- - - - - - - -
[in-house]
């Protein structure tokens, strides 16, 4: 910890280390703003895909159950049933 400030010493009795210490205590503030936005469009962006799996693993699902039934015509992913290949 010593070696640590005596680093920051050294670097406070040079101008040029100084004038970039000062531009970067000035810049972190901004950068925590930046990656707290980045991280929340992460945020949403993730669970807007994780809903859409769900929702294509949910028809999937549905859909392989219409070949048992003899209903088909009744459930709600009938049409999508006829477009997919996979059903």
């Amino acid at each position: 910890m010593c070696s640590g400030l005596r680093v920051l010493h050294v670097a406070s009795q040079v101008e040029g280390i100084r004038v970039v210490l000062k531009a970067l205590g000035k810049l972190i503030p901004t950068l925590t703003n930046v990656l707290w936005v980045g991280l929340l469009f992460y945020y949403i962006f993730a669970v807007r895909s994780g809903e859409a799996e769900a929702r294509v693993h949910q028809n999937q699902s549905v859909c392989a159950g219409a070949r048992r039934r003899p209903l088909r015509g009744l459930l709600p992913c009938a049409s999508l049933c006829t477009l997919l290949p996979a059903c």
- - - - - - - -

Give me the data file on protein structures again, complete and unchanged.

[in-house]
């Protein structure tokens, strides 16, 4: 910890280390703003895909159950049933 400030010493009795210490205590503030936005469009962006799996693993699902039934015509992913290949 010593070696640590005596680093920051050294670097406070040079101008040029100084004038970039000062531009970067000035810049972190901004950068925590930046990656707290980045991280929340992460945020949403993730669970807007994780809903859409769900929702294509949910028809999937549905859909392989219409070949048992003899209903088909009744459930709600009938049409999508006829477009997919996979059903």
């Amino acid at each position: 910890m010593c070696s640590g400030l005596r680093v920051l010493h050294v670097a406070s009795q040079v101008e040029g280390i100084r004038v970039v210490l000062k531009a970067l205590g000035k810049l972190i503030p901004t950068l925590t703003n930046v990656l707290w936005v980045g991280l929340l469009f992460y945020y949403i962006f993730a669970v807007r895909s994780g809903e859409a799996e769900a929702r294509v693993h949910q028809n999937q699902s549905v859909c392989a159950g219409a070949r048992r039934r003899p209903l088909r015509g009744l459930l709600p992913c009938a049409s999508l049933c006829t477009l997919l290949p996979a059903c």